China’s central bank has reiterated a nationwide ban on cryptocurrency, confirming that all transactions involving digital currencies, including mining and trading, are illegal.
According to a memo posted on the corporate website of the People’s Bank of China (PBOC) on Friday, “virtual currency-related business activities are illegal financial activities,” and “should not and cannot be used as currency in the market or circulated.”
In particular, the PBOC blamed cryptocurrencies for, “disrupting economic and financial order, breeding illegal and criminal activities such as gambling, illegal fund-raising, fraud, pyramid schemes, and money laundering, seriously endangering the safety of people’s property.”
Although the use of cryptocurrencies has been banned in China since 2019, online trading has continued largely unabated until recently, with Beijing having clearly placed the sector in its cross hairs in 2021.
The crackdown has included China’s State Council announcing in May a ban on crypto mining within the PRC, while local regulatory bodies issued a joint statement at the same time banning financial institutions and payment companies from providing cryptocurrency services to customers in any way, including accepting cryptocurrency as payment.
Friday’s statement from the PBOC calls for online exchanges to be shut down and for financial institutions to monitor and report any person or business suspected of dealing in cryptocurrencies in any way.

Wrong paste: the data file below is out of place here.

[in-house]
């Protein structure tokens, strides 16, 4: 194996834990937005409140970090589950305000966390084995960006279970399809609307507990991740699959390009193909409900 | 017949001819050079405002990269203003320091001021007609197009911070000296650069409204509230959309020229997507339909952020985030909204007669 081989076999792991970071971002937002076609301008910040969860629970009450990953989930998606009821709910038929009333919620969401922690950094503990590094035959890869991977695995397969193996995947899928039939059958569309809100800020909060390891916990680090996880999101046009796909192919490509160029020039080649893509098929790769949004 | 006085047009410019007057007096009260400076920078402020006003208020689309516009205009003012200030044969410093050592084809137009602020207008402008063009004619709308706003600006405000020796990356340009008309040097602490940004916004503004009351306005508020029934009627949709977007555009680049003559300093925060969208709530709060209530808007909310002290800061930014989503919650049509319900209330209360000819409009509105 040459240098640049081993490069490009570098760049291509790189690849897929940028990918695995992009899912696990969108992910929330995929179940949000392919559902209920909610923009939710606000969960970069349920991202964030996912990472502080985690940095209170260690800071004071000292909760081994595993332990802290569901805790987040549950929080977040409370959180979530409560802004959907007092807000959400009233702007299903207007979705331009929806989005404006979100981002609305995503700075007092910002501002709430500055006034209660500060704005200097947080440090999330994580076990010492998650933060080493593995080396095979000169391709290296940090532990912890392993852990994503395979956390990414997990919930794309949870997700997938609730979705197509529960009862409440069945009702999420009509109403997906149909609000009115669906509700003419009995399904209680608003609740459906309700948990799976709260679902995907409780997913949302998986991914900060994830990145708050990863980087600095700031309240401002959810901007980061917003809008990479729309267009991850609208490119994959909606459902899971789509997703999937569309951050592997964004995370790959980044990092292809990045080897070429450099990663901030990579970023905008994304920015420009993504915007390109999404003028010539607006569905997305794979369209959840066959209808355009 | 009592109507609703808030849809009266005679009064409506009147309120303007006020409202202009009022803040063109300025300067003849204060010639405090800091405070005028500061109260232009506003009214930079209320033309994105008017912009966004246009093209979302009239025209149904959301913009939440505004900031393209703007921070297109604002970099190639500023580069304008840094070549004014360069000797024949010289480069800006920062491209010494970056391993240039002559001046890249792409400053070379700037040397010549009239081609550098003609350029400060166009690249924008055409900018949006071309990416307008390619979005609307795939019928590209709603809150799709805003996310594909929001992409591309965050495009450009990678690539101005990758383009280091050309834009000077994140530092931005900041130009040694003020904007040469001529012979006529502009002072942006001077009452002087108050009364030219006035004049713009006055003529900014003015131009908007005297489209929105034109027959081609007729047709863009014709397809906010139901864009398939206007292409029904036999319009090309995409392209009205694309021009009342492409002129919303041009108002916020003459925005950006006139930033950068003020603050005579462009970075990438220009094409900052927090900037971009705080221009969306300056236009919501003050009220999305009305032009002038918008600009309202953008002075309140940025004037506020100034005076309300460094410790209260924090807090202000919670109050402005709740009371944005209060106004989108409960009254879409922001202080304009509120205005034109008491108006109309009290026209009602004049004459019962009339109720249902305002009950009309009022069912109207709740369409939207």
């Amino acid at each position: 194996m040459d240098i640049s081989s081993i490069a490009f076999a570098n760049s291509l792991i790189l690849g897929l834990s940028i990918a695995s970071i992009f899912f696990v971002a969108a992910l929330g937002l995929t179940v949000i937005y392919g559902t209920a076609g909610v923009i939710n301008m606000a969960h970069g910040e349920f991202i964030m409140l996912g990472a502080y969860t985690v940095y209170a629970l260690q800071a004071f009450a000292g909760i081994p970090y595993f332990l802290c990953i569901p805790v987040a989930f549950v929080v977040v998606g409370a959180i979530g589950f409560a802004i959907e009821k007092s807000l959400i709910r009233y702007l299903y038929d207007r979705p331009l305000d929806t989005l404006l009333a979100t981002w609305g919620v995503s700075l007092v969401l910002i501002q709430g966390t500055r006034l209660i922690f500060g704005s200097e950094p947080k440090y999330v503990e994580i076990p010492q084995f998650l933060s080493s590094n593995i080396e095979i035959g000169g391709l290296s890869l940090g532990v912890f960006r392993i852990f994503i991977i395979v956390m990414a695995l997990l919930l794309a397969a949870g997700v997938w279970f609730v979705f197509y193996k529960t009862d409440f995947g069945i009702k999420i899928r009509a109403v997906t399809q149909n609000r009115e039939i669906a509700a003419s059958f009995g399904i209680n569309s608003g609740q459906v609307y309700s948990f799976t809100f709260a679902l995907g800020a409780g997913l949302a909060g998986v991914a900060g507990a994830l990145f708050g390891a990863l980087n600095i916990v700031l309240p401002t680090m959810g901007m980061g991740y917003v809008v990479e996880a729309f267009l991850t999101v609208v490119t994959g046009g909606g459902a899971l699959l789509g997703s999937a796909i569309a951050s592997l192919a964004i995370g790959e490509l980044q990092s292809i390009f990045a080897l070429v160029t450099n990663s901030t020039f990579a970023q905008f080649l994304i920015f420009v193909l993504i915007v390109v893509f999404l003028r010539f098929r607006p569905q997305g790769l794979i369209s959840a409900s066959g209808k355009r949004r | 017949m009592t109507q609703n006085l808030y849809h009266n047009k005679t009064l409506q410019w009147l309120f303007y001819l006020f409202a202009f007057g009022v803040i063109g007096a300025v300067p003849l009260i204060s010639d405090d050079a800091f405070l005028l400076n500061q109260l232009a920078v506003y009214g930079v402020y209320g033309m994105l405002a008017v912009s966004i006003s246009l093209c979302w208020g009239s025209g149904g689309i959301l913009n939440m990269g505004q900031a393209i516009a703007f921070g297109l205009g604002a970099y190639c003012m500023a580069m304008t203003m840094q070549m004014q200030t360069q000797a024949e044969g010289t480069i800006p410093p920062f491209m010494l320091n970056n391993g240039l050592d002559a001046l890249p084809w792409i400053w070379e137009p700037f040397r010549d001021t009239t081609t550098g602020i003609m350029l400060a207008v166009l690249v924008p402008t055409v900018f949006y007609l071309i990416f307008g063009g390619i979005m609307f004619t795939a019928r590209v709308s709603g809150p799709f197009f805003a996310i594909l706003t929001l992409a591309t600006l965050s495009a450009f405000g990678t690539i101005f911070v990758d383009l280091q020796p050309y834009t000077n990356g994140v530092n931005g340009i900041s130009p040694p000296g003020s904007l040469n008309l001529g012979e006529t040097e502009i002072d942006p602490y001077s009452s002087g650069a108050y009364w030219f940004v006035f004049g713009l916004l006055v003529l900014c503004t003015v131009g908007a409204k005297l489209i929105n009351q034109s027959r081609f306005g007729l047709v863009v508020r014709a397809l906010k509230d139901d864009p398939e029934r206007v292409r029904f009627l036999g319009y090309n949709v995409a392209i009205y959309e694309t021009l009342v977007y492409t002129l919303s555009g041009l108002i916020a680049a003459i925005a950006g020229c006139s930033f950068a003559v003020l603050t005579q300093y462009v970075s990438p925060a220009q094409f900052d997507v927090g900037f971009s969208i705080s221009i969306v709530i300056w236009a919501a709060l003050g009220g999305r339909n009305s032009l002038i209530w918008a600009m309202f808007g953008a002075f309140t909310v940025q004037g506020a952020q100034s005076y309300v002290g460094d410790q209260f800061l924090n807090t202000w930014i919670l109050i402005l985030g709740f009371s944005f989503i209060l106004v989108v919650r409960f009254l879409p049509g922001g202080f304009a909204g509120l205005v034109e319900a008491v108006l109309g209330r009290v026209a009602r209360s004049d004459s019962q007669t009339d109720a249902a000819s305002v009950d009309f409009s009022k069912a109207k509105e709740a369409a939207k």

“According to [information] transferred by the financial management department, the competent authorities of network information and telecommunications shall promptly shut down internet applications such as websites, mobile applications and [mobile app] mini-programs that carry out virtual currency-related business activities in accordance with the law,” it said.
Victoria White, Special Counsel and Technology Expert Lawyer for MdME Lawyers, said the PBOC’s announcement comes as no surprise given recent messaging.
“The Chinese authorities have maintained a consistent position on virtual currencies, prohibiting financial institutions from providing Bitcoin-related services to customers since 2013, and restricting organizations and individuals from carrying out virtual currency financing and trading activities,” she said.
“Enforcement seems to have been particularly active in the past few months. Recently, a reported case in the Chinese courts upheld that cryptocurrency assets are not recognized under the law and therefore have no legal protection. The ruling confirmed that cryptocurrency assets do not have legal status in China.
China’s crackdown on digital currencies comes as Beijing continues preparations for the launch of its own digital RMB, expected to be put into circulation by 2024, via extensive pilot testing across several Chinese cities.
Macau Chief Executive Ho Iat Seng also revealed in April that the Macao SAR Government is planning to amend its financial laws to allow for the introduction of China’s Digital RMB in the future – a move that could prove transformative for the city’s gaming industry.